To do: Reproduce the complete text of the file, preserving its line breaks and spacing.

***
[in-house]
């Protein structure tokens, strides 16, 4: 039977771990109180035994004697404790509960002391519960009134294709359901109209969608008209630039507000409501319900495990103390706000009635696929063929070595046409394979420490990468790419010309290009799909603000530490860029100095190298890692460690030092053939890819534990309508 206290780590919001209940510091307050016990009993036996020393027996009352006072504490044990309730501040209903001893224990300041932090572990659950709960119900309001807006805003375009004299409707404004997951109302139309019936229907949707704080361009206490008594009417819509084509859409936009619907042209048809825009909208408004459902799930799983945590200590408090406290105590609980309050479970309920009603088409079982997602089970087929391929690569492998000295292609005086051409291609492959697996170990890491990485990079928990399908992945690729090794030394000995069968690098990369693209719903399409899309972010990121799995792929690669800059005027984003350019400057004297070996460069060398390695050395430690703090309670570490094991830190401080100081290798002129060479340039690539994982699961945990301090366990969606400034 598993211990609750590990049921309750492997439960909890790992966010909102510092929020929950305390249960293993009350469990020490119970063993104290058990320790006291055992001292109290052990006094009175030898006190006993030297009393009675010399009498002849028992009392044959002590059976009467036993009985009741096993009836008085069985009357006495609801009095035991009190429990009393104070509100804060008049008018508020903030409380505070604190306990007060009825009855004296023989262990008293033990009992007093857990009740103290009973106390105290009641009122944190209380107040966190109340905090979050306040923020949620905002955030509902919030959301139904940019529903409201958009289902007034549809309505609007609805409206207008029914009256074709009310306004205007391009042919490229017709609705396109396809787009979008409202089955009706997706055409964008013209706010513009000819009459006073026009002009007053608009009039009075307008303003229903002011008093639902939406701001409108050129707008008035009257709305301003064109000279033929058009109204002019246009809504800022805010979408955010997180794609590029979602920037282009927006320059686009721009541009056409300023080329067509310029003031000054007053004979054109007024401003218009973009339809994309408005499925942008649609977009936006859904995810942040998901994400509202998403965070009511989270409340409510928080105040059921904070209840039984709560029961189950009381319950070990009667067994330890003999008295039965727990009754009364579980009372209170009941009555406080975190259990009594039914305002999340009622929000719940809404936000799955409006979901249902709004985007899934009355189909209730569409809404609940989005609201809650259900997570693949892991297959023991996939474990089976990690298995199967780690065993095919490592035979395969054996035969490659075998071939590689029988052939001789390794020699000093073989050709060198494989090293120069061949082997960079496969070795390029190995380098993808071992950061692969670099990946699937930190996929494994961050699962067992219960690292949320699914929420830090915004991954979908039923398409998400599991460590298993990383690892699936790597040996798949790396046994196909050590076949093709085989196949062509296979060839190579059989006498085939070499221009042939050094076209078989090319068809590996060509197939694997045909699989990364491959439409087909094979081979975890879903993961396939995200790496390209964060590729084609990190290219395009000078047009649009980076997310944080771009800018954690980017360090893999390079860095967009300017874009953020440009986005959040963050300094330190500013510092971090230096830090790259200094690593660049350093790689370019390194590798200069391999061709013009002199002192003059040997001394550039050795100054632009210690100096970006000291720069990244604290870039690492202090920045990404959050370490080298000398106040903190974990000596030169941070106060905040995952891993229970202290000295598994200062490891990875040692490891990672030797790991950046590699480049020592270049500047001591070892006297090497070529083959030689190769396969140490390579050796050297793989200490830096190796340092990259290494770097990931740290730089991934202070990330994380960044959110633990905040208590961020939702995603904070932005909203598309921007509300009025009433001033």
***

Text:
[in-house]
């Protein structure tokens, strides 16, 4: 039977771990109180035994004697404790509960002391519960009134294709359901109209969608008209630039507000409501319900495990103390706000009635696929063929070595046409394979420490990468790419010309290009799909603000530490860029100095190298890692460690030092053939890819534990309508 206290780590919001209940510091307050016990009993036996020393027996009352006072504490044990309730501040209903001893224990300041932090572990659950709960119900309001807006805003375009004299409707404004997951109302139309019936229907949707704080361009206490008594009417819509084509859409936009619907042209048809825009909208408004459902799930799983945590200590408090406290105590609980309050479970309920009603088409079982997602089970087929391929690569492998000295292609005086051409291609492959697996170990890491990485990079928990399908992945690729090794030394000995069968690098990369693209719903399409899309972010990121799995792929690669800059005027984003350019400057004297070996460069060398390695050395430690703090309670570490094991830190401080100081290798002129060479340039690539994982699961945990301090366990969606400034 598993211990609750590990049921309750492997439960909890790992966010909102510092929020929950305390249960293993009350469990020490119970063993104290058990320790006291055992001292109290052990006094009175030898006190006993030297009393009675010399009498002849028992009392044959002590059976009467036993009985009741096993009836008085069985009357006495609801009095035991009190429990009393104070509100804060008049008018508020903030409380505070604190306990007060009825009855004296023989262990008293033990009992007093857990009740103290009973106390105290009641009122944190209380107040966190109340905090979050306040923020949620905002955030509902919030959301139904940019529903409201958009289902007034549809309505609007609805409206207008029914009256074709009310306004205007391009042919490229017709609705396109396809787009979008409202089955009706997706055409964008013209706010513009000819009459006073026009002009007053608009009039009075307008303003229903002011008093639902939406701001409108050129707008008035009257709305301003064109000279033929058009109204002019246009809504800022805010979408955010997180794609590029979602920037282009927006320059686009721009541009056409300023080329067509310029003031000054007053004979054109007024401003218009973009339809994309408005499925942008649609977009936006859904995810942040998901994400509202998403965070009511989270409340409510928080105040059921904070209840039984709560029961189950009381319950070990009667067994330890003999008295039965727990009754009364579980009372209170009941009555406080975190259990009594039914305002999340009622929000719940809404936000799955409006979901249902709004985007899934009355189909209730569409809404609940989005609201809650259900997570693949892991297959023991996939474990089976990690298995199967780690065993095919490592035979395969054996035969490659075998071939590689029988052939001789390794020699000093073989050709060198494989090293120069061949082997960079496969070795390029190995380098993808071992950061692969670099990946699937930190996929494994961050699962067992219960690292949320699914929420830090915004991954979908039923398409998400599991460590298993990383690892699936790597040996798949790396046994196909050590076949093709085989196949062509296979060839190579059989006498085939070499221009042939050094076209078989090319068809590996060509197939694997045909699989990364491959439409087909094979081979975890879903993961396939995200790496390209964060590729084609990190290219395009000078047009649009980076997310944080771009800018954690980017360090893999390079860095967009300017874009953020440009986005959040963050300094330190500013510092971090230096830090790259200094690593660049350093790689370019390194590798200069391999061709013009002199002192003059040997001394550039050795100054632009210690100096970006000291720069990244604290870039690492202090920045990404959050370490080298000398106040903190974990000596030169941070106060905040995952891993229970202290000295598994200062490891990875040692490891990672030797790991950046590699480049020592270049500047001591070892006297090497070529083959030689190769396969140490390579050796050297793989200490830096190796340092990259290494770097990931740290730089991934202070990330994380960044959110633990905040208590961020939702995603904070932005909203598309921007509300009025009433001033």